However, we mustn’t forget that the Apollo missions were short-term visiting expeditions, and that the lunar modules could provide for a stay by two astronauts on the Moon of 2-3 days. Their landing range was limited to equatorial latitudes, and the time was limited to the lunar morning, when the Sun was still quite low above the horizon and had not yet heated up the surface.
From a technical standpoint, Artemis missions will be much more difficult than Apollo flights. Their main goal will be the southern polar region of the Moon, which imposes a number of additional requirements on the device. The missions will also be much longer. The first landing mission of Artemis III will involve two astronauts remaining on the moon for at least a week. All this requires the use of a fundamentally different descent vehicle than those used by the Apollo expeditions.
To solve this problem, NASA is resorting to an approach previously tested in the creation of spacecraft to deliver people and cargo to the ISS, and has entrusted this task to private companies. In 2021, SpaceX received a contract to build a reusable lunar lander that will be used on the first Artemis missions. It will be a modified version of the Starship HLS.
Compared to the Apollo Lunar Module, the Starship HLS will be a real giant. It will have a length of 50 m and a diameter of 9 m. The device will be able to deliver at least 100 tons of cargo to the surface of the Moon and provide for long stays there.
There will be a price to pay for this in the form of the need for orbital refueling. Starship HLS will be launched separately from Earth and then refueled for further flight to the Moon using special tankers in low Earth orbit. This is not the easiest procedure. In addition, it is not yet known how many refuelings will be required for one lunar mission. However, if SpaceX manages with all the technical difficulties, it will no longer be a matter of evolution, but rather of a real revolution in the delivery of goods to the moon.
However, should the task turn out to be too difficult, or should the construction of the Starship HLS result in significant delays, NASA will acquire a safety net. The aerospace agency is currently running a competition to build a second lander for the Artemis program. The most likely winner is Blue Origin. Its exact technical parameters have not yet been disclosed, but it looks like it will not differ much from the company’s previous entry, which lost to Starship HLS in the first competition. At the time, Blue Origin proposed building a more conventional craft, resembling an enlarged version of the Apollo lunar module.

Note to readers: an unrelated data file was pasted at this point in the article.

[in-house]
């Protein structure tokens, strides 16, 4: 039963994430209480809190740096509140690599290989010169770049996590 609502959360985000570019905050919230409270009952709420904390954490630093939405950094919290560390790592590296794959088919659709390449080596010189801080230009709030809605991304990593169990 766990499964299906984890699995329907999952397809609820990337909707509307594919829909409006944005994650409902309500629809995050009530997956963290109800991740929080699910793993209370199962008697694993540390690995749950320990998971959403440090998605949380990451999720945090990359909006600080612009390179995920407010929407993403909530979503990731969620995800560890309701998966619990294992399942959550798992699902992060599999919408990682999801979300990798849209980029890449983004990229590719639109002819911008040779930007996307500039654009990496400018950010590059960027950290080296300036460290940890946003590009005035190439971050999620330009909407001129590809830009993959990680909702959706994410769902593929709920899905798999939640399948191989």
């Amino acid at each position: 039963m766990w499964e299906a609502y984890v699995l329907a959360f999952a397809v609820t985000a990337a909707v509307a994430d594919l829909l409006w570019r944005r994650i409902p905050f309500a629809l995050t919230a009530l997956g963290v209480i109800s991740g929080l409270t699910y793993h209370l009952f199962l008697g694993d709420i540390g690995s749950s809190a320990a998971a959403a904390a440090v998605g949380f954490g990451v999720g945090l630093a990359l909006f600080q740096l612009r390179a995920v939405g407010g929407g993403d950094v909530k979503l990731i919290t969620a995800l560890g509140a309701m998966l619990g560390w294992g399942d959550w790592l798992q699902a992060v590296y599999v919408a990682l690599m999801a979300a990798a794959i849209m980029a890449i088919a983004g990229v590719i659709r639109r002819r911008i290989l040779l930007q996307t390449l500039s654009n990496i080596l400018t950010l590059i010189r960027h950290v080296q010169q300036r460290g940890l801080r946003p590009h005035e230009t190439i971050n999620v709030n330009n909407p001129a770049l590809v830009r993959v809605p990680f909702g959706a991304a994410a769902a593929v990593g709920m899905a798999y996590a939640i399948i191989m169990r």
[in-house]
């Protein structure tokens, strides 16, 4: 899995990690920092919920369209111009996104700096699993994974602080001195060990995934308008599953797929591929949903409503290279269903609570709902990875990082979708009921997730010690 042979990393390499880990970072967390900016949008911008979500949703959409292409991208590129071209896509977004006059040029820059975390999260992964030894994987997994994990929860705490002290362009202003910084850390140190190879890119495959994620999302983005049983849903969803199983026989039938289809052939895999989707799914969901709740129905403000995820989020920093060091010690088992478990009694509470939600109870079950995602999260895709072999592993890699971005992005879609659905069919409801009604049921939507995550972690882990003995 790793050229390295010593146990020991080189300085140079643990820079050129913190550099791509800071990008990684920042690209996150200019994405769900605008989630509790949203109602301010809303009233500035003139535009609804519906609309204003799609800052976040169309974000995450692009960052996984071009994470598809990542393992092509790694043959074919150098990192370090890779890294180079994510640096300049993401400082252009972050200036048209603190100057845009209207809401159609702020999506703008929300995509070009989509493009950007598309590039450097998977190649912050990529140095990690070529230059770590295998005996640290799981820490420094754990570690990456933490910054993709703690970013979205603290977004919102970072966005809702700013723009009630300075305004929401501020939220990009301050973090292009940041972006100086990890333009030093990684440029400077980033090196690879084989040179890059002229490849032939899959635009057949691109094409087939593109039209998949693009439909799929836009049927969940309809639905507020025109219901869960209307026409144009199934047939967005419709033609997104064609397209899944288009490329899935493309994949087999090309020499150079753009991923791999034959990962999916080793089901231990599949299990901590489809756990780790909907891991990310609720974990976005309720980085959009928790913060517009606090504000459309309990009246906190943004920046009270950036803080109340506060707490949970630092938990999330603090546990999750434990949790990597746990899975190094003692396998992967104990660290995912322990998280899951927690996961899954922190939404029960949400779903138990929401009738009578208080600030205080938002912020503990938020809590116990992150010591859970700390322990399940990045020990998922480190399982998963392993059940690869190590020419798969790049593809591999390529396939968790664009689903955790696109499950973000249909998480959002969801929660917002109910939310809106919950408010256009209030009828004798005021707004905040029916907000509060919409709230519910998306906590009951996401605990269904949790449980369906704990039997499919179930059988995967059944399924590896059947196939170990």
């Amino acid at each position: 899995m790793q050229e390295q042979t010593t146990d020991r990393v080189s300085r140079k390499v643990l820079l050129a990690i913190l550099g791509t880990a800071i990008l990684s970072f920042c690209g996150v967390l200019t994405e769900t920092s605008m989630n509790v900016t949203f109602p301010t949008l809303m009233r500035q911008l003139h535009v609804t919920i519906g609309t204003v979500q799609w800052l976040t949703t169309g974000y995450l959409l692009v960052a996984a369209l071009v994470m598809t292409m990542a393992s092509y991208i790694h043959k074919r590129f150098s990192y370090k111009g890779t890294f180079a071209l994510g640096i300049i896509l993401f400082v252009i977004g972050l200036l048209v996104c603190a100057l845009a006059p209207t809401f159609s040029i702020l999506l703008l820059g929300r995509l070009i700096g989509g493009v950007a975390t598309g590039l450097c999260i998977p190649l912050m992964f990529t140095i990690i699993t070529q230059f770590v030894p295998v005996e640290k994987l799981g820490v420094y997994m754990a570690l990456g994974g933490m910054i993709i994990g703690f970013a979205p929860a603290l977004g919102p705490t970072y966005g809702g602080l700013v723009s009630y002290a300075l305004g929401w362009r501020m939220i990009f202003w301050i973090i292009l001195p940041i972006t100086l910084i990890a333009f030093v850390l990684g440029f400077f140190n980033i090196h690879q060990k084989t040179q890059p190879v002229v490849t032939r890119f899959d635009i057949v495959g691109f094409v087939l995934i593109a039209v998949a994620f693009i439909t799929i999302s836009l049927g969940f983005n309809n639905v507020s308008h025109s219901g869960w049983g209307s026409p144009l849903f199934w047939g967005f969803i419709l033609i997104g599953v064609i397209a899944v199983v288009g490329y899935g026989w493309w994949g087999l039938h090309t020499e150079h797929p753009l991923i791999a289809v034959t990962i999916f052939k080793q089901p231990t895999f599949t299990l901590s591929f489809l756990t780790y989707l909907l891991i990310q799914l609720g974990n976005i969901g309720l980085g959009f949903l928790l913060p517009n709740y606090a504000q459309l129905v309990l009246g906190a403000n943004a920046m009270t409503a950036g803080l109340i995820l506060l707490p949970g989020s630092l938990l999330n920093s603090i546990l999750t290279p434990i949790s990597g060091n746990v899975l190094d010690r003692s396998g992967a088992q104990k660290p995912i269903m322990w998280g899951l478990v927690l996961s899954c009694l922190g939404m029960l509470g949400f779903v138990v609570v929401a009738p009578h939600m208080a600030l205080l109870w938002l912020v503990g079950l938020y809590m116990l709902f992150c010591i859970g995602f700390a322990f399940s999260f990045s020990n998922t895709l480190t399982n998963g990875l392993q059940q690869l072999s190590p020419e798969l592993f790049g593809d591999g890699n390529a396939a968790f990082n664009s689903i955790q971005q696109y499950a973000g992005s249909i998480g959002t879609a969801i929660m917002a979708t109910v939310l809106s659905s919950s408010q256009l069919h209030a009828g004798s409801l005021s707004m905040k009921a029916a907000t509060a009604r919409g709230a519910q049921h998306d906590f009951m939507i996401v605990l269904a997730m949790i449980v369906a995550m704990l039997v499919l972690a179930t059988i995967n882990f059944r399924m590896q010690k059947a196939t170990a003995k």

Thus, when it comes to the lunar module of the Artemis program, we will most likely get both an evolutionary and a revolutionary approach. Which one will be more productive, only time will tell.
Suits and rover
Another important aspect of the Artemis program is the space suits and equipment that will be used in lunar missions, in particular the rover for moving astronauts.
As in the case of the lunar lander, NASA has decided not to deal with these components on its own and instead contract them out to private companies. Thus, Axiom received a contract to create a new lunar spacesuit. The company presented its prototype in March 2023.
According to Axiom, the suit will provide greater flexibility and environmental protection than Apollo-era spacesuits, as well as the ability to accommodate specialized tools needed to carry out all the scientific research required by the program. The designers of the suit placed particular emphasis on the fact that the Artemis expeditions would land at the south pole of the moon. Thus, the astronauts’ clothing must allow them to work in wildly different temperatrures. The designers of the spacesuit tried to take into account the experience of the Apollo astronauts, who back then had to deal with the inconvenient chore of cleaning them of lunar dust.
In addition, the new suits are designed to be universal. Both men and women will be able to use them (all members of the Apollo expeditions were men).
As for the Artemis astronaut vehicles, three teams from several American companies are currently working on them. The details of their projects are still being kept under wraps, but it is clear that the next generation of lunar vehicles will be markedly different from the rovers of the Apollo era. Those, for example, were powered by a non-rechargeable battery, whereas the new lunar vehicles will both be rechargeable and have a modern navigation system that will allow astronauts to navigate the difficult terrain of the Moon’s south pole. They will also likely have headlights, which will be used to travel in the permanently dark areas at the bottom of polar craters.
What conclusions can be drawn from all this? In comparing the two programs, it would be incorrect to say that Artemis is a mere repetition or logical continuation of the first, but also incorrect to call it a revolution in lunar exploration. For example, the SLS rocket clearly looks like an attempt to build a 21st Century Saturn V, which may make it seem that Artemis is merely trying to respawn a “dinosaur” from the past. In most other respects, however, Artemis makes great use of the technological advances of the past half century, and the Lunar HLS is set to bring dramatic changes in how people and cargo are delivered to the Moon’s surface. Artemis has a bit of everything, from both the well-worn old to the fundamentally new.